India to see sharp rise in movement disorders in coming decade, says expert | The Financial Express

India to see sharp rise in movement disorders in coming decade, says expert

The International Parkinson and Movement Disorders Society have chosen 29th November to commemorate the birth anniversary of Jean-Charcot Martin, – Father of modern neurology and to create awareness about Movement Disorders.

India to see sharp rise in movement disorders in coming decade, says expert
A known side effect of amyloid-lowering therapies is the development of amyloid-related imaging abnormalities (ARIAs), including ARIA related to underlying vasogenic edema (ARIA-E). (File)

The number of cases of aging-related movement disorders is set to explode in India in the coming years due to increasing life expectancy and overall changes happening to the general health of people, experts have said ahead of the first-ever World Movement Disorders Day.

The International Parkinson and Movement Disorders Society have chosen 29th November to commemorate the birth anniversary of Jean-Charcot Martin, – Father of modern neurology and to create awareness about Movement Disorders.

According to doctors and health experts, movement disorders are a large variety of diseases, which are not acknowledged properly, but are commonly present in the population.

“The recent Covid-19 infections caused a significant immune response in most people, leading to ‘acceleration’ of the aging phenomenon and burning out of normal cells or neurons in the brain. This can possibly lead to an outbreak of aging-related and neuro-degenerative disorders in near future. Combined with increasing life expectancy, this may trigger a major spike in movement disorders such as Parkinson’s disease, progressive supranuclear palsy, and Parkinson’s with dementia over the next decade in India,” Dr. Prashanth LK, Parkinson’s Disease & Movement Disorders Specialist, Center for Parkinson’s Disease & Movement Disorders, Manipal Hospitals, Bengaluru said in a statement on Tuesday.

According to Dr. Prashanth, there has been a steady increase in patients at our movement disorders clinic over the years.

“In the initial phases, we were mainly seeing patients with Parkinson’s disease. However, with increased awareness and access to social media, the spectrum of movement disorders being witnessed at our clinic has widened now, with various parkinsonism syndromes, drug / medication-induced movement disorders, ataxic syndromes, Chorea, dystonias such as cervical dystonia, task-specific dystonia such as writer’s cramp, and autoimmune movement disorders becoming more common,” Dr. Prashanth added.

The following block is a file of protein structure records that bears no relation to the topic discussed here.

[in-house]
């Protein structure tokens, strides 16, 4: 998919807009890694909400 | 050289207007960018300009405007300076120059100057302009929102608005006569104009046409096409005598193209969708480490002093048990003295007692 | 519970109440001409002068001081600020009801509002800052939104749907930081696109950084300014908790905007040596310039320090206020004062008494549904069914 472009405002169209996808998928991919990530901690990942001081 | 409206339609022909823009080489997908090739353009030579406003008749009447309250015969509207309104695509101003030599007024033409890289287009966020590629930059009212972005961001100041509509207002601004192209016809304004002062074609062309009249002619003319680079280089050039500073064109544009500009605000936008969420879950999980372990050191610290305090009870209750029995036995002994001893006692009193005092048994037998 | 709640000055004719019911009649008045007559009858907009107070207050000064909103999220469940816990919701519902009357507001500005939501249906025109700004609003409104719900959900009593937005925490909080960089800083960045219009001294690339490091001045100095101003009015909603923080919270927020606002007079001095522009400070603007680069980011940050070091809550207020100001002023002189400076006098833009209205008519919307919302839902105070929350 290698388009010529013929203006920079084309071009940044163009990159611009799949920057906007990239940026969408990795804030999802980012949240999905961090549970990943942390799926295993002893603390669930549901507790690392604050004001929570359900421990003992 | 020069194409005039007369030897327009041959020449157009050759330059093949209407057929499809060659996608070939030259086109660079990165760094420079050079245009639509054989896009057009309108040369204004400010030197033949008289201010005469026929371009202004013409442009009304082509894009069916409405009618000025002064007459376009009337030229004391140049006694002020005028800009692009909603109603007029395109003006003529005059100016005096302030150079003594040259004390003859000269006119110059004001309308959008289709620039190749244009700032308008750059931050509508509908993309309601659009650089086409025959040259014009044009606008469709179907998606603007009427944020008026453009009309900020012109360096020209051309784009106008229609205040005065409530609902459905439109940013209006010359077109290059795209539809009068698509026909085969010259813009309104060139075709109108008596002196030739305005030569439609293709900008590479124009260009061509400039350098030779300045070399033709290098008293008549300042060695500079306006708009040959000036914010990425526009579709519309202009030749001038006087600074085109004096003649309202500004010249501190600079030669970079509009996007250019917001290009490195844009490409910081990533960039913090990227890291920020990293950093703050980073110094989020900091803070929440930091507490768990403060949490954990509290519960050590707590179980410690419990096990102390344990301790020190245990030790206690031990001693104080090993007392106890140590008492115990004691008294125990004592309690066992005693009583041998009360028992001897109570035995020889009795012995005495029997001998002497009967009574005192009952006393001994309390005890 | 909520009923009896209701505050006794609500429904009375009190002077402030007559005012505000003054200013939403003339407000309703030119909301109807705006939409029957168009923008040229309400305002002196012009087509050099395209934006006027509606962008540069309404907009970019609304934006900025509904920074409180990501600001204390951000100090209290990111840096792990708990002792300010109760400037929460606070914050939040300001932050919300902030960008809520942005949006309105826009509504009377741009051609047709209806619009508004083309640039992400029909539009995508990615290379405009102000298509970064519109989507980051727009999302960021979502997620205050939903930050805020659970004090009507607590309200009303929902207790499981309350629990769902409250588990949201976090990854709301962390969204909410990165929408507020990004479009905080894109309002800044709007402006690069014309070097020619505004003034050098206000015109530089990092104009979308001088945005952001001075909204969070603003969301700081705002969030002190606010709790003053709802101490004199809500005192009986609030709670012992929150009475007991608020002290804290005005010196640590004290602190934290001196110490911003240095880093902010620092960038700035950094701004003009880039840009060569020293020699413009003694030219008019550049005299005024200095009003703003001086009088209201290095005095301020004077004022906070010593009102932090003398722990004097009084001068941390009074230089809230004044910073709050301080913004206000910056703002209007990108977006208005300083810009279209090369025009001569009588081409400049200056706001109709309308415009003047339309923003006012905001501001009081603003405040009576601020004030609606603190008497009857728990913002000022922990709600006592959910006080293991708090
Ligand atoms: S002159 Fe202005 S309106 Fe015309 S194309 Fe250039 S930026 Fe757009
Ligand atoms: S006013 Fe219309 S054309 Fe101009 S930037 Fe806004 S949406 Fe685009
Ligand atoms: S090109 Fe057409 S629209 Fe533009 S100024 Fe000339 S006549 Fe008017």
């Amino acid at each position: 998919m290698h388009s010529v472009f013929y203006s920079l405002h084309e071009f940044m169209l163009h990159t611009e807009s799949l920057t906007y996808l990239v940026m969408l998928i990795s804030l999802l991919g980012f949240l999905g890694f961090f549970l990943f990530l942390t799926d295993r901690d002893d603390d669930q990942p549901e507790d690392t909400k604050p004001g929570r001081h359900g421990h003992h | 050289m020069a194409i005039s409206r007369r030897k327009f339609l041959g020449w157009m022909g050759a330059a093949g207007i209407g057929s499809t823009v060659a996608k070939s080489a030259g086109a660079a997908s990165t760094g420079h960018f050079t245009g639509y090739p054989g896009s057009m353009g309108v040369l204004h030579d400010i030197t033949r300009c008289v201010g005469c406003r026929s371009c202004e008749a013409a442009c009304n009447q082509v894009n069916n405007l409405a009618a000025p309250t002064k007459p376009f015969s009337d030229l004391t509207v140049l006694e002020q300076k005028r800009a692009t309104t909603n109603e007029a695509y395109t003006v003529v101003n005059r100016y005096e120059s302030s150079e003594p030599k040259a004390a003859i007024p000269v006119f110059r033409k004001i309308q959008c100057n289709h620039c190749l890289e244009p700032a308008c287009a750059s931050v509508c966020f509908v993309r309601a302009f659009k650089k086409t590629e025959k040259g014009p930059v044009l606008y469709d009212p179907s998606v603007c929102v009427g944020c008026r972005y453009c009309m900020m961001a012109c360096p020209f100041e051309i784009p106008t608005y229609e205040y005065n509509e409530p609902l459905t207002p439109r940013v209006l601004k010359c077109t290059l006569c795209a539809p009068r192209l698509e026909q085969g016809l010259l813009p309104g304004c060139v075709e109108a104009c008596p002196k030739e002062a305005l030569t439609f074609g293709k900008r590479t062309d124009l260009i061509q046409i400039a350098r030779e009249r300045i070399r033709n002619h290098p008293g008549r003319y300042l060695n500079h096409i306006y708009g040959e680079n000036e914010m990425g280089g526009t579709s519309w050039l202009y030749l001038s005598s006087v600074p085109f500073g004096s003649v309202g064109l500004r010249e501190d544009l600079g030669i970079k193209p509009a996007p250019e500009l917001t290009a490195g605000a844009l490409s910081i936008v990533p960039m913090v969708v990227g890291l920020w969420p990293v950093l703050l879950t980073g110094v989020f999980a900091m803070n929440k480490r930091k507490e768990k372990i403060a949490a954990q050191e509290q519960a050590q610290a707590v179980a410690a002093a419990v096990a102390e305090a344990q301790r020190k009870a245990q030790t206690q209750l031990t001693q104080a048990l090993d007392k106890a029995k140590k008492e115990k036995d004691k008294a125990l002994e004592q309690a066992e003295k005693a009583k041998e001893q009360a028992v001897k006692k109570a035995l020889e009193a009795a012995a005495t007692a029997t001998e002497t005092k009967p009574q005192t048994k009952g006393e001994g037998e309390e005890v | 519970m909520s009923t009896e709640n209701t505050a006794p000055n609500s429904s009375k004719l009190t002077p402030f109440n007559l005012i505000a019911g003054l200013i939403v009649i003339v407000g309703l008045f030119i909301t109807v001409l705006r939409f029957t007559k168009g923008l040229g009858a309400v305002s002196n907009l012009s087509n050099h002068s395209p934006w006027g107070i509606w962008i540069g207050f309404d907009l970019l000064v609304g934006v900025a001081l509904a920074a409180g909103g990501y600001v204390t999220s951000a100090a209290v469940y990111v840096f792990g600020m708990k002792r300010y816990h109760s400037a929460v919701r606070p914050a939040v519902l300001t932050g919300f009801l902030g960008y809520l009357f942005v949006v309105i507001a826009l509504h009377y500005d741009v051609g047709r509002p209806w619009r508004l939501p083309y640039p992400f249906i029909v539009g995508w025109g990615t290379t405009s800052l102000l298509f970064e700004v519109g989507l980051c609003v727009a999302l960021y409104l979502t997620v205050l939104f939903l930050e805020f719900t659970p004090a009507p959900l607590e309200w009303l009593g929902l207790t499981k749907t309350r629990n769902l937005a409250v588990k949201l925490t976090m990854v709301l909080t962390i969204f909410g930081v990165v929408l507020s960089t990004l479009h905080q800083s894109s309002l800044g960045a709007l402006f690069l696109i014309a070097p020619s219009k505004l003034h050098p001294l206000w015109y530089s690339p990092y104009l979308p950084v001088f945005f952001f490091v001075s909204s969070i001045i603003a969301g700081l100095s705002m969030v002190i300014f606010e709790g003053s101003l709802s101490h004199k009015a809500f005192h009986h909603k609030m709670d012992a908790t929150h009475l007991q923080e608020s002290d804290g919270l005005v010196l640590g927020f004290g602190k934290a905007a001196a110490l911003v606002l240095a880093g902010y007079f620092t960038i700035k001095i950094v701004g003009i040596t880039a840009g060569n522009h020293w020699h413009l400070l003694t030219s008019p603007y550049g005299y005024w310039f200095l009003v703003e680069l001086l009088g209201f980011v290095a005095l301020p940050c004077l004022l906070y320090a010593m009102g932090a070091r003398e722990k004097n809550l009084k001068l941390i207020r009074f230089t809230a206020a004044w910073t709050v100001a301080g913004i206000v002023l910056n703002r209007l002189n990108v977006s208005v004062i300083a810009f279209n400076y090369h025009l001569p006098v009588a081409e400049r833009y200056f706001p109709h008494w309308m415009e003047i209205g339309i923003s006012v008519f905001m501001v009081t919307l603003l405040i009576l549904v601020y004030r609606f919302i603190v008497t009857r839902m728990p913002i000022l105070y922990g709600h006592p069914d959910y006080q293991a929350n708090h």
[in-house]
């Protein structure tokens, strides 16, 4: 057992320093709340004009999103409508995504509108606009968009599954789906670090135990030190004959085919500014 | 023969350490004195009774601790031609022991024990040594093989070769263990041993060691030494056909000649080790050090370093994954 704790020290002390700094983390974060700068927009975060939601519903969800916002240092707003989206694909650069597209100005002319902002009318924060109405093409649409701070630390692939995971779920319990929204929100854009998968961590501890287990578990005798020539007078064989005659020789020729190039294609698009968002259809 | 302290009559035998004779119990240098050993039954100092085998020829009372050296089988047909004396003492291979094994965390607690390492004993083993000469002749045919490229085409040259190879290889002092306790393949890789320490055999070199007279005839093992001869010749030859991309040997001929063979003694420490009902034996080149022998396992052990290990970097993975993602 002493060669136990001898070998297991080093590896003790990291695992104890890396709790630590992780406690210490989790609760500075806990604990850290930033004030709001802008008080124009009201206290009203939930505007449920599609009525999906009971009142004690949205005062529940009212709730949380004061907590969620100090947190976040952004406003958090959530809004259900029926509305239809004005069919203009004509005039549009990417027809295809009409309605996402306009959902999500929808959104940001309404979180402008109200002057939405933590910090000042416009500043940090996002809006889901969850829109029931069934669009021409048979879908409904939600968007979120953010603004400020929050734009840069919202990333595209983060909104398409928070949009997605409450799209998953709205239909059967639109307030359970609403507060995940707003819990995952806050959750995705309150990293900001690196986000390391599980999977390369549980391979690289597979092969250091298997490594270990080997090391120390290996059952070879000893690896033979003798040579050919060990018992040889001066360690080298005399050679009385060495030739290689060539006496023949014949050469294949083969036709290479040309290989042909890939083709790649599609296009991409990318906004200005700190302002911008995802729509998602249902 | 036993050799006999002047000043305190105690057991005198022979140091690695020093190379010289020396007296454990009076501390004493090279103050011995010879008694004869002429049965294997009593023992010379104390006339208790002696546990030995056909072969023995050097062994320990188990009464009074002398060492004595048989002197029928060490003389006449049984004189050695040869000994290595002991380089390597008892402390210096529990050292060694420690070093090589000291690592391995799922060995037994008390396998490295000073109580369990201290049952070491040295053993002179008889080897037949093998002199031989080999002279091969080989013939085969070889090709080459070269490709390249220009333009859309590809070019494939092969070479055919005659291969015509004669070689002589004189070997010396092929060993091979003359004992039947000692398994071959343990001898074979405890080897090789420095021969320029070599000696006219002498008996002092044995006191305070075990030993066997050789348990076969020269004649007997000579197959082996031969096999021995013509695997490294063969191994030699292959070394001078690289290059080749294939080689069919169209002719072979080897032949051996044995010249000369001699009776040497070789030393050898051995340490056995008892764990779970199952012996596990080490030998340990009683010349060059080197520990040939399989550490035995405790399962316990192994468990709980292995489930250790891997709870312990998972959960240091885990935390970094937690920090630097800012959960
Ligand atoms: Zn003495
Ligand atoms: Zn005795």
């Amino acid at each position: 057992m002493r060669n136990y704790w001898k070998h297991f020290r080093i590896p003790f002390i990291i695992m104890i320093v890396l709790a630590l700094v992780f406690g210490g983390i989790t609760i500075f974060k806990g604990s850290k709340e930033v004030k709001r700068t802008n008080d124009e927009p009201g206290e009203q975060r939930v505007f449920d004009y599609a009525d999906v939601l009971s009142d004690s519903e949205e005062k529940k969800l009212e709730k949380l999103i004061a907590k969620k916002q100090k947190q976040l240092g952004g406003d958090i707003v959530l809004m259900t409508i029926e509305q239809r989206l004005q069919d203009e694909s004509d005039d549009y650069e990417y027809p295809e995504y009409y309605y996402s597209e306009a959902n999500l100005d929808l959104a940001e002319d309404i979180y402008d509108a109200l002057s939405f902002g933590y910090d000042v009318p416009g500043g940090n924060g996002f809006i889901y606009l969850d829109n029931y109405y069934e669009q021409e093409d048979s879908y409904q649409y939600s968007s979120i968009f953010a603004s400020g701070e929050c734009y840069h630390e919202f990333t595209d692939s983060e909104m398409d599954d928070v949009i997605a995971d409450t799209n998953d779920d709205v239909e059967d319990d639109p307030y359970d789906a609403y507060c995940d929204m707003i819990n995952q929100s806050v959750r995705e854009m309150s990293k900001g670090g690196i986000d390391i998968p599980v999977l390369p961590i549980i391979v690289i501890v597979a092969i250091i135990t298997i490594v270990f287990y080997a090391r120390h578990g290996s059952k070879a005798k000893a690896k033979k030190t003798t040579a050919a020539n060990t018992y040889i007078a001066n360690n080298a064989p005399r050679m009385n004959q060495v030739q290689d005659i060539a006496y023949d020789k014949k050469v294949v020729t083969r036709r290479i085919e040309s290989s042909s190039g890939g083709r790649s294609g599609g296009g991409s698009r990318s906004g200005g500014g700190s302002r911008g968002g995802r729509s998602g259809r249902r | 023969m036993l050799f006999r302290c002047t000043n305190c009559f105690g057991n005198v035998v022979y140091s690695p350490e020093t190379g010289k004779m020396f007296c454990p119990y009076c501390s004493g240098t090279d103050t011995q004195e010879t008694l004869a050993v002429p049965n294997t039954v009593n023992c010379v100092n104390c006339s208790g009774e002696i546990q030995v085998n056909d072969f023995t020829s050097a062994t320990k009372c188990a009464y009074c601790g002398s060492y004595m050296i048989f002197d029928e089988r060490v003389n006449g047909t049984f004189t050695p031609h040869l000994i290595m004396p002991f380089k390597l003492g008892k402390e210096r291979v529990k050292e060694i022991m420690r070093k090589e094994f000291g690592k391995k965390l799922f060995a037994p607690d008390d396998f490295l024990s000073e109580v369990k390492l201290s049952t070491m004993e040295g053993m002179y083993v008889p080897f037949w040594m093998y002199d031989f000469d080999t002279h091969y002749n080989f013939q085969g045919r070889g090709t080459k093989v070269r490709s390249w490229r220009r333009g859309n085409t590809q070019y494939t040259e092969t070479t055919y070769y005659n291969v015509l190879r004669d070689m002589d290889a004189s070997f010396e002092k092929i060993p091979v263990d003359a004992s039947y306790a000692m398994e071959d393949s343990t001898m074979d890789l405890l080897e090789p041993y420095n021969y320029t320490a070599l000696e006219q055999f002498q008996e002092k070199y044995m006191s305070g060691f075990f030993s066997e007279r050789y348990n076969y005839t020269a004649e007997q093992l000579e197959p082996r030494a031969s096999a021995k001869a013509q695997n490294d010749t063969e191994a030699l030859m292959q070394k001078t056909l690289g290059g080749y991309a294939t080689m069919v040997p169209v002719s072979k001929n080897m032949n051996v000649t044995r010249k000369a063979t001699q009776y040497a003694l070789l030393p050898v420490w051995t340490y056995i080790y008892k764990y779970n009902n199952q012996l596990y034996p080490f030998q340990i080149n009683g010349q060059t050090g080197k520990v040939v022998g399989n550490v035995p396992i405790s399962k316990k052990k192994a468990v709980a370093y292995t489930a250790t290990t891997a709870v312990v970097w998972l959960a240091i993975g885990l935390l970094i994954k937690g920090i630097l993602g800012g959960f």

Dr. Prashanth LK also highlighted that the primary challenge is creating awareness about movement disorders among the public and at the level of various medical specialties.

“Many patients visit different doctors for months before they get properly referred to a movement disorders specialist. Better awareness about these disorders would increase early diagnosis and treatment. The government also needs to make regulations to support people with movement disorders. Many a times, proper disability benefits are not accessible to patients, as many movement disorders are still not recognized and do not get disability benefits/workspace modifications,” he added.

There is also a lack of systematic epidemiological studies to understand the prevalence of various movement disorders in India.

It is important to increase research on these disorders in the country. Many of these disorders require India-specific research, which would help possible breakthroughs in treatment. Support from various funding agencies and philanthropists would help increase collaborative work in India for treatment of many of these disorders. For example, a disorder like Spinocerebellar ataxia type 12 (SCA12) is almost exclusively found in the Aggarwal community and nowhere else in the world. So, we ourselves need to do research on this India-specific disease, as the probability of Western countries looking for its cure is highly unlikely,” he added.

Meawhile, movement disorders would become one of the major subspecialties of neurology in India over the next few years, according to the doctor.

“About 15-20 years ago, there were only a handful of movement disorders specialists in the country, and that too, concentrated only in bigger cities and major medical institutes. In the last two decades, however, their number has been increasing, and they are now easily available in bigger states. This points towards increasing awareness about movement disorders in the general population and more and more patients looking for access to specialized care. This is going to be the standard norm in the treatment of these diseases in a few years,” he said.

Dr. Prashanth LK also said that creating awareness is the most important factor for improving the level of care for these disorders.

“Most therapies available worldwide for management of movement disorders are also available in India, that too at a lesser cost. Many of these patients require comprehensive care, so there is a need to develop cross-specialty care systems to deliver best options including medications, surgeries, rehabilitative measures, and palliative care. This kind of cross-specialty care can only be implemented in India if awareness levels increase and patients start seeking facilities where such comprehensive care is delivered,” he added.

ALSO READ |

Get live Share Market updates and latest India News and business news on Financial Express. Download Financial Express App for latest business news.

First published on: 29-11-2022 at 12:21 IST